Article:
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‘Silver Linings Playbook’ strikes gold

Columnist

Published: Friday, January 25, 2013

Updated: Friday, January 25, 2013 14:01

Over their short eight-year existence, The Weinstein Company has produced a number of hits and a number of misses. From busts like “Hannibal Rising” to hits like “Inglourious Basterds,” they’ve managed to garner Best Picture winners the past two years. With “The Silver Linings Playbook” in the running this year for the award, they may be poised to take three in a row.

And this film certainly deserves the nomination. It’s a charming love story about two very dysfunctional people trying to simply exist without medication. And they barely succeed. The movie plays out equal parts comedy and drama, with a surprising lack of romance. Of course, two people that have no mental block telling them to shut up does not conjure up the ideas of romance in the first place.

Bradley Cooper and Jennifer Lawrence play Pat Solitano and Tiffany Maxwell, two people who should probably have therapy far more often than they do. The two meet for the first time to absolutely hilarious results at a small dinner party thrown by mutual acquaintances. The first conversation, if you could call it that, is when you realize exactly what kind of movie you’re in for.

Pat, trying to get in touch with his estranged wife (who has a restraining order against him) asks Tiff to deliver a letter from him. In return, Tiff asks for Pat to participate in a dancing competition.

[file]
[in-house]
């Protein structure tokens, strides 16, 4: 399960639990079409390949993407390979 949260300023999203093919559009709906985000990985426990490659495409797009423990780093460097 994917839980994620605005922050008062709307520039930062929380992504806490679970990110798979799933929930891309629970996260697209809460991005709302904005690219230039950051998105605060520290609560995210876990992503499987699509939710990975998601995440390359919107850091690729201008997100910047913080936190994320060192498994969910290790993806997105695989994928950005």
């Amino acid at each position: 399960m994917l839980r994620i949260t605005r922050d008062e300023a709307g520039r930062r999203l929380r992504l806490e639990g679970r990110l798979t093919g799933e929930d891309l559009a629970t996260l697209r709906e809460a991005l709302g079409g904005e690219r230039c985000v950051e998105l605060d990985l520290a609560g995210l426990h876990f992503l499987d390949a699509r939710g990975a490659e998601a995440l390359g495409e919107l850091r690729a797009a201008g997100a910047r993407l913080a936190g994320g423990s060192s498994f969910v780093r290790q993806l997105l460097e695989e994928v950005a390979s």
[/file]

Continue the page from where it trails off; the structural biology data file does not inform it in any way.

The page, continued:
The direction in the movie is the only thing that I take a slight complaint to. The director, David Russell, indulges in far too many close-ups and art shots, but thankfully the acting more than makes up for it (with Lawrence returning from her stumble in “House at the End of the Street”). From the two main actors to the supporting cast, including DeNiro and Chris Tucker, the acting is far and away one of the best things about this film. Especially pay attention to the scenes with Pat’s psychiatrist, an Indian doctor who is hilariously American. They bring an already brilliant and lively script to its fullest. And easily, “Playbook” has one of the best soundtracks in the past few years, from Led Zeppelin to a wonderful Dylan/Cash duet to Sinatra, the music blends perfectly with the movie.

Will it win Best Picture? It’s certainly a possibility, but regardless, this is a must-see movie for comedy and drama lovers alike. 3½ out of 4 stars .

Brendon Stennett can be contacted at stennett3@marshall.edu.

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